Brian Krebs has a story in Tuesday’s Washington Post about a new trend in the ongoing saga of Internet-based fraud. Apparently, criminal groups, many based in Eastern Europe, are focusing their attention on small- and medium-sized businesses in the US, and stealing electronic banking credentials in order to carry out fraudulent wire transfers.
In the past six months, financial institutions, security companies, the media and law enforcement agencies are all reporting a significant increase in funds transfer fraud involving the exploitation of valid banking credentials belonging to small and medium sized businesses.
The attack typically begins with an E-mail message sent to the corporate treasurer, controller, or other financial officer. The E-mail will typically be tailored to the recipient, and contain links to apparently legitimate Web sites. If the recipient clicks on the link, he is taken to a site that downloads and installs malware, typically a keystroke logger or other trojan designed to steal passwords and other credentials. With these in hand, the crooks initiate wire transfers from the target company’s account, often using intermediaries (sometimes unwitting ones) to disguise the ultimate destination of the funds.
The businesses involved often are embarrassed to report the fraud to authorities. Because they are businesses, they also lack some of the statutory protection that consumers have for electronic transfers.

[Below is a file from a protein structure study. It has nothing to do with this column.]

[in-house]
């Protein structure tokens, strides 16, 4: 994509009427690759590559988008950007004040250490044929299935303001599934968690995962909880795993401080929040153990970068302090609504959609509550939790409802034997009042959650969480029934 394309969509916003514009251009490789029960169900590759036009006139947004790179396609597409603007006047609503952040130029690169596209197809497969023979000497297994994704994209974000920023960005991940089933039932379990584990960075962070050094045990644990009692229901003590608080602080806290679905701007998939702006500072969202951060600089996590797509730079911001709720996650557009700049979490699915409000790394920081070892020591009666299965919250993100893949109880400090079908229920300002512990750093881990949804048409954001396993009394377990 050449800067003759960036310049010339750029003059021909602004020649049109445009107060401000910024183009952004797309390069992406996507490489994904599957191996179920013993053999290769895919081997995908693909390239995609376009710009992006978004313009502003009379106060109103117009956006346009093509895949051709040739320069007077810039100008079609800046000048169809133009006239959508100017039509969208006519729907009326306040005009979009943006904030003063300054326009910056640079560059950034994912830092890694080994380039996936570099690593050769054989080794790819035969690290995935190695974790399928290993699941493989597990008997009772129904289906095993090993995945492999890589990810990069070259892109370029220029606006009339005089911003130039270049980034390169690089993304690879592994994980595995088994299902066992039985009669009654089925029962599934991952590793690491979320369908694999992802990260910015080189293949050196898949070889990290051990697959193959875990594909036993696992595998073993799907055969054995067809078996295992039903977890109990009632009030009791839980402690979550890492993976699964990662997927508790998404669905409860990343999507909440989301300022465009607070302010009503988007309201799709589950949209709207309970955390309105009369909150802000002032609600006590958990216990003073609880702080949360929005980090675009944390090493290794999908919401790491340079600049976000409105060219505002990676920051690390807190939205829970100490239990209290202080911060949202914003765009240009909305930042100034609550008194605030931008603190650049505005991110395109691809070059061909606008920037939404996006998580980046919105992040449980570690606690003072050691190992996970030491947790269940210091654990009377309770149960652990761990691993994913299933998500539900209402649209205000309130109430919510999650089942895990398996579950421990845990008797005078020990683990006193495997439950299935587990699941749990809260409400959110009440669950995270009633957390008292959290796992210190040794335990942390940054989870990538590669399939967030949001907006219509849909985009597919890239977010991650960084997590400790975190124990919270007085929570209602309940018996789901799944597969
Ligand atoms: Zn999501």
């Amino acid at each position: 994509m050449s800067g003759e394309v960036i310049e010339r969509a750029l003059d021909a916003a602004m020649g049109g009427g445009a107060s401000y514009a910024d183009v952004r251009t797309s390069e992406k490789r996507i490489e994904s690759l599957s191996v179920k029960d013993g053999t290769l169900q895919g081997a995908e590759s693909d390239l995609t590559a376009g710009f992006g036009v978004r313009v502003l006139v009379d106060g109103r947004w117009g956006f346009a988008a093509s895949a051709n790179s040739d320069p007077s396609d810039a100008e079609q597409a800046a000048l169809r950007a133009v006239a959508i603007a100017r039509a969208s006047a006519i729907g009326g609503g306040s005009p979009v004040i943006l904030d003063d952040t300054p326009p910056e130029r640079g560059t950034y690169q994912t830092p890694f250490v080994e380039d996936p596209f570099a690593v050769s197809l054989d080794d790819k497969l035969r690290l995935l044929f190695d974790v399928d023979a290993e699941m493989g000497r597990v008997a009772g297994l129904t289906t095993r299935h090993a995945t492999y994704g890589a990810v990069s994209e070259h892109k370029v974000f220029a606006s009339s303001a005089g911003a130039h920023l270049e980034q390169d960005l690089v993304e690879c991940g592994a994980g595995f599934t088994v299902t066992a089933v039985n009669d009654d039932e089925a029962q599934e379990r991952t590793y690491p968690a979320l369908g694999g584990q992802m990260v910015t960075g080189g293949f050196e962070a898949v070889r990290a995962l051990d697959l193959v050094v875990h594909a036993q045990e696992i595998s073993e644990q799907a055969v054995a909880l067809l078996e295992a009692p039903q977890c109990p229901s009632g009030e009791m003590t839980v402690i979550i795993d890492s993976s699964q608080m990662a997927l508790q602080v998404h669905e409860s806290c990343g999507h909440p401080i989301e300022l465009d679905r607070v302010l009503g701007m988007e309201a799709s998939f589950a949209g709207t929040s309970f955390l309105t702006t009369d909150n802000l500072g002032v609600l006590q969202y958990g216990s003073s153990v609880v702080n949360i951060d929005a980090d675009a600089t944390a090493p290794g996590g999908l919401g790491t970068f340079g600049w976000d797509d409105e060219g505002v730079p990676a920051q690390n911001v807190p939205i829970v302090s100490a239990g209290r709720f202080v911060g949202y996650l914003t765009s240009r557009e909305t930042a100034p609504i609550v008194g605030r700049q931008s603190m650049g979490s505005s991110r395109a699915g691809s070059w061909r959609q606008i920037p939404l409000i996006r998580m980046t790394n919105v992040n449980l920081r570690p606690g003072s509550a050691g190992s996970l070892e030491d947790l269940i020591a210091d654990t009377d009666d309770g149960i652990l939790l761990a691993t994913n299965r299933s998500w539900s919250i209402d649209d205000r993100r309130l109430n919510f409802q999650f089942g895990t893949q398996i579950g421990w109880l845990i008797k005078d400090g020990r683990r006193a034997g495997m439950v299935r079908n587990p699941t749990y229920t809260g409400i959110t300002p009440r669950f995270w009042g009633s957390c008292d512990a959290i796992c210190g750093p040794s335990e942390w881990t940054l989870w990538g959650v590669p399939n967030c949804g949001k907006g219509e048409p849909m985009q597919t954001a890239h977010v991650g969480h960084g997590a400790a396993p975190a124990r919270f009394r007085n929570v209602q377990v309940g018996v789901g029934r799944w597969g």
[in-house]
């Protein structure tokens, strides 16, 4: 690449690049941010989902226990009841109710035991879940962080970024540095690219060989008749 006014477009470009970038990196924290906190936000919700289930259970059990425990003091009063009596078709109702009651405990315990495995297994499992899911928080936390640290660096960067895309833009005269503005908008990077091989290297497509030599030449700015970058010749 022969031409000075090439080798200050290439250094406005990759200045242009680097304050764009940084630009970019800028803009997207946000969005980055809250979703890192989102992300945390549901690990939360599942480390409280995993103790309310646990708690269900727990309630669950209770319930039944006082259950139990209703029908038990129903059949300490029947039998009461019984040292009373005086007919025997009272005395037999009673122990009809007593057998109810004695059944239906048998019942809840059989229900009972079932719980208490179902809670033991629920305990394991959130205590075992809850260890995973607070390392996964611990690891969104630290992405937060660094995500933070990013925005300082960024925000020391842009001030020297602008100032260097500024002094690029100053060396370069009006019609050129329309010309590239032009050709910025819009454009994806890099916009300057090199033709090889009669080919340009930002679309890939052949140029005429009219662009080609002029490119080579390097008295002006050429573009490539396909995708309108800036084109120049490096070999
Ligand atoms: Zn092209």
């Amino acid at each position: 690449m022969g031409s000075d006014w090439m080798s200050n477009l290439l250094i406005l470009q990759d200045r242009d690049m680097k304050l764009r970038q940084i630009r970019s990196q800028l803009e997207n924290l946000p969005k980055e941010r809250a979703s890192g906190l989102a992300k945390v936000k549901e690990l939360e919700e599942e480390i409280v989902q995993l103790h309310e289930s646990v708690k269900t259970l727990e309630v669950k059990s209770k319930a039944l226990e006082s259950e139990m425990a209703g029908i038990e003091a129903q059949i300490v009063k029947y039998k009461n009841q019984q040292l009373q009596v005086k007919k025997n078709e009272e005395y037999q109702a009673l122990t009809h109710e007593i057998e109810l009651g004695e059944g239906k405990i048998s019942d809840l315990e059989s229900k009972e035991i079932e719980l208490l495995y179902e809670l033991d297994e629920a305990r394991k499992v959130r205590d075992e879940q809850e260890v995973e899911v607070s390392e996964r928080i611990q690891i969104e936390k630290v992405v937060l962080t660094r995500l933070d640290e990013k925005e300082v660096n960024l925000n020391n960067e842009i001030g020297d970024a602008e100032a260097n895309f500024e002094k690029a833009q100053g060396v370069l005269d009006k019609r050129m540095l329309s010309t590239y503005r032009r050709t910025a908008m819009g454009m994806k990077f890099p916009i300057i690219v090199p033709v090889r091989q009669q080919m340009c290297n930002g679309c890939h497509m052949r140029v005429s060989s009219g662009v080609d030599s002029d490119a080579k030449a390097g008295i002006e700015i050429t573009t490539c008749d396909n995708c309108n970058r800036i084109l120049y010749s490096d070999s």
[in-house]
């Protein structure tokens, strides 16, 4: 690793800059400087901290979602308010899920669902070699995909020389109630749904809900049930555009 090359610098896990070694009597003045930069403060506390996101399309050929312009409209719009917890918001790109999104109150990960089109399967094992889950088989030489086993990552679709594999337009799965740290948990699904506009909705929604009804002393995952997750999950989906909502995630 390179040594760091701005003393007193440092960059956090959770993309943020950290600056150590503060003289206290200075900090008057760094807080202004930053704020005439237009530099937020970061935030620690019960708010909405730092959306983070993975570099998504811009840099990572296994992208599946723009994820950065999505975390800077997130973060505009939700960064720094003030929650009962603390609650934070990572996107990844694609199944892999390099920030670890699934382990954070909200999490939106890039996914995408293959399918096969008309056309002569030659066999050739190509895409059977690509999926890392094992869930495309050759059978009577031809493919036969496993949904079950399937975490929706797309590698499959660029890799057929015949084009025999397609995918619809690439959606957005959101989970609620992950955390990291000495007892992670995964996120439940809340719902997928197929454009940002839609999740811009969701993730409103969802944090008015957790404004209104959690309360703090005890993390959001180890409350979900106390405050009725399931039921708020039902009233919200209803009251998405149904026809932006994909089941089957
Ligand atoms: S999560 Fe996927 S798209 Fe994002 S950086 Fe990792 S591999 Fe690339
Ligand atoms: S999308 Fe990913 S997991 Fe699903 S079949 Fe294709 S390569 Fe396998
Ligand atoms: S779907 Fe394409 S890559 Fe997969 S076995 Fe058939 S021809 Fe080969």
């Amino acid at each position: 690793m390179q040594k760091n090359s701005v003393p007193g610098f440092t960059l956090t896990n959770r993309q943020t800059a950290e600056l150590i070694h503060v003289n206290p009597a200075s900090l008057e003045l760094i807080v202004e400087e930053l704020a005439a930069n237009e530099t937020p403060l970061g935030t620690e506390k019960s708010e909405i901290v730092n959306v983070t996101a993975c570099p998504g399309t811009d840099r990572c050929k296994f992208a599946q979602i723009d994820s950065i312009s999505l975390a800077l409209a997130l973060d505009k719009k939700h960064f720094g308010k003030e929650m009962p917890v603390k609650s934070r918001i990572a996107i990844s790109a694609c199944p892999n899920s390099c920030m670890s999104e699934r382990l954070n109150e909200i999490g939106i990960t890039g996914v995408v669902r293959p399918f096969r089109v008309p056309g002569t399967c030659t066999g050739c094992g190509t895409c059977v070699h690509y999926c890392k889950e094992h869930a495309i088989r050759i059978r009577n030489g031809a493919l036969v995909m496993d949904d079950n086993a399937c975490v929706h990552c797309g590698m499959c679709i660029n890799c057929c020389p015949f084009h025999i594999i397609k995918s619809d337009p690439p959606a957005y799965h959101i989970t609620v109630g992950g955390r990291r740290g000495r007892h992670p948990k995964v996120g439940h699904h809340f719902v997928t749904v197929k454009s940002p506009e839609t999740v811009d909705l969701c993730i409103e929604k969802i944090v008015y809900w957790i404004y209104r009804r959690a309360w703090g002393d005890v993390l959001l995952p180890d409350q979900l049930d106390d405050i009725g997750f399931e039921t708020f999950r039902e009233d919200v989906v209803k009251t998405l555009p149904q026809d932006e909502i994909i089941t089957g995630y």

This trend reinforces some security lessons that are by no means new.
- A sensitive function like money transfer should never be done from a general-purpose PC that may be used for E-mail, browsing, Facebook, online shopping, and goodness knows what else. It should be done using a workstation dedicated to that function, and that workstation should be carefully configured so that only software that is required for that function is installed; and its security configuration should be carefully monitored. (In his blog, “Security Fix”, Brian Krebs has some useful suggestions for this.)
- It should go without saying that anyone, whatever his or her position, who has access to money transfer facilities needs to be thoroughly trained in their secure operation.
- The systems used for these functions should be configured so that it is not possible for the user to install software.
It’s also important, if you work in a financial function, to make sure that you read and understand what the rules are that apply to your online banking activities. It should come as no surprise to anyone that banks have made some significant investment in fraud-prevention for their consumer banking operations, since the applicable law and regulations make them responsible for losses in some cases. In the case of business accounts, the losses are usually borne by the account holder, and this externality means that the bank doesn’t care all that much.
[…] few weeks ago, I posted a note on a report by Brian Krebs of the Washington Post that cyber-criminals were focusing their […]